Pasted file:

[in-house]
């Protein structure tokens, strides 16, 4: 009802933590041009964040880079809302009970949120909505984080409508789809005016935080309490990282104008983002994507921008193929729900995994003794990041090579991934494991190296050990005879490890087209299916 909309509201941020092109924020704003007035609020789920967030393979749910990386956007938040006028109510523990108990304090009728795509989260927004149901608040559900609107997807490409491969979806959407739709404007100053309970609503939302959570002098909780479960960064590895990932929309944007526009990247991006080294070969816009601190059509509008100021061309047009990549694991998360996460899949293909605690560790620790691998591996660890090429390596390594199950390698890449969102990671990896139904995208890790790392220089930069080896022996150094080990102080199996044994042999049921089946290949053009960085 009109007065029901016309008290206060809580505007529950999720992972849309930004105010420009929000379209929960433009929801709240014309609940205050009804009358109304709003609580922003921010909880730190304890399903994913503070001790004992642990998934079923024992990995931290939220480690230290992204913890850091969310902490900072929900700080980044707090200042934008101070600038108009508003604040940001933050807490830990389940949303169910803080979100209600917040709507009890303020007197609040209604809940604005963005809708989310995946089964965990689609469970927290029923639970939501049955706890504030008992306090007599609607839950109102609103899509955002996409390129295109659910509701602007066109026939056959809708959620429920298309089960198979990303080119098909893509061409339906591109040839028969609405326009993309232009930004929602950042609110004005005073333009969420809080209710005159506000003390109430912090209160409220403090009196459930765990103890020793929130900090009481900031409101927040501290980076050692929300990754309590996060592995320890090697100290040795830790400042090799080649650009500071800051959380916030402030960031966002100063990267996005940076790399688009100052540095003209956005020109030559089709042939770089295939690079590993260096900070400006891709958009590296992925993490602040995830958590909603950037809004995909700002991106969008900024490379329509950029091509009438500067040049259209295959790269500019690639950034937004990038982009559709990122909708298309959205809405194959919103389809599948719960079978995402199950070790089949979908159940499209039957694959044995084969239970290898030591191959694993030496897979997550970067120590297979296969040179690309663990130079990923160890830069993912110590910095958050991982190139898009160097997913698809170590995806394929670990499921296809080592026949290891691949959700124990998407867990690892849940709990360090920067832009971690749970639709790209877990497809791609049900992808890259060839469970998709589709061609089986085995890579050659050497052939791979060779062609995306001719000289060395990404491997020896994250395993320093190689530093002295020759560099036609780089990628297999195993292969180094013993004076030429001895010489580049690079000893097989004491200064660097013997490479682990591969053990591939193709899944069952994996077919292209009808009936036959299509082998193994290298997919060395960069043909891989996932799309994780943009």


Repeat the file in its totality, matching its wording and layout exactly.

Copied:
[in-house]
């Protein structure tokens, strides 16, 4: 009802933590041009964040880079809302009970949120909505984080409508789809005016935080309490990282104008983002994507921008193929729900995994003794990041090579991934494991190296050990005879490890087209299916 909309509201941020092109924020704003007035609020789920967030393979749910990386956007938040006028109510523990108990304090009728795509989260927004149901608040559900609107997807490409491969979806959407739709404007100053309970609503939302959570002098909780479960960064590895990932929309944007526009990247991006080294070969816009601190059509509008100021061309047009990549694991998360996460899949293909605690560790620790691998591996660890090429390596390594199950390698890449969102990671990896139904995208890790790392220089930069080896022996150094080990102080199996044994042999049921089946290949053009960085 009109007065029901016309008290206060809580505007529950999720992972849309930004105010420009929000379209929960433009929801709240014309609940205050009804009358109304709003609580922003921010909880730190304890399903994913503070001790004992642990998934079923024992990995931290939220480690230290992204913890850091969310902490900072929900700080980044707090200042934008101070600038108009508003604040940001933050807490830990389940949303169910803080979100209600917040709507009890303020007197609040209604809940604005963005809708989310995946089964965990689609469970927290029923639970939501049955706890504030008992306090007599609607839950109102609103899509955002996409390129295109659910509701602007066109026939056959809708959620429920298309089960198979990303080119098909893509061409339906591109040839028969609405326009993309232009930004929602950042609110004005005073333009969420809080209710005159506000003390109430912090209160409220403090009196459930765990103890020793929130900090009481900031409101927040501290980076050692929300990754309590996060592995320890090697100290040795830790400042090799080649650009500071800051959380916030402030960031966002100063990267996005940076790399688009100052540095003209956005020109030559089709042939770089295939690079590993260096900070400006891709958009590296992925993490602040995830958590909603950037809004995909700002991106969008900024490379329509950029091509009438500067040049259209295959790269500019690639950034937004990038982009559709990122909708298309959205809405194959919103389809599948719960079978995402199950070790089949979908159940499209039957694959044995084969239970290898030591191959694993030496897979997550970067120590297979296969040179690309663990130079990923160890830069993912110590910095958050991982190139898009160097997913698809170590995806394929670990499921296809080592026949290891691949959700124990998407867990690892849940709990360090920067832009971690749970639709790209877990497809791609049900992808890259060839469970998709589709061609089986085995890579050659050497052939791979060779062609995306001719000289060395990404491997020896994250395993320093190689530093002295020759560099036609780089990628297999195993292969180094013993004076030429001895010489580049690079000893097989004491200064660097013997490479682990591969053990591939193709899944069952994996077919292209009808009936036959299509082998193994290298997919060395960069043909891989996932799309994780943009």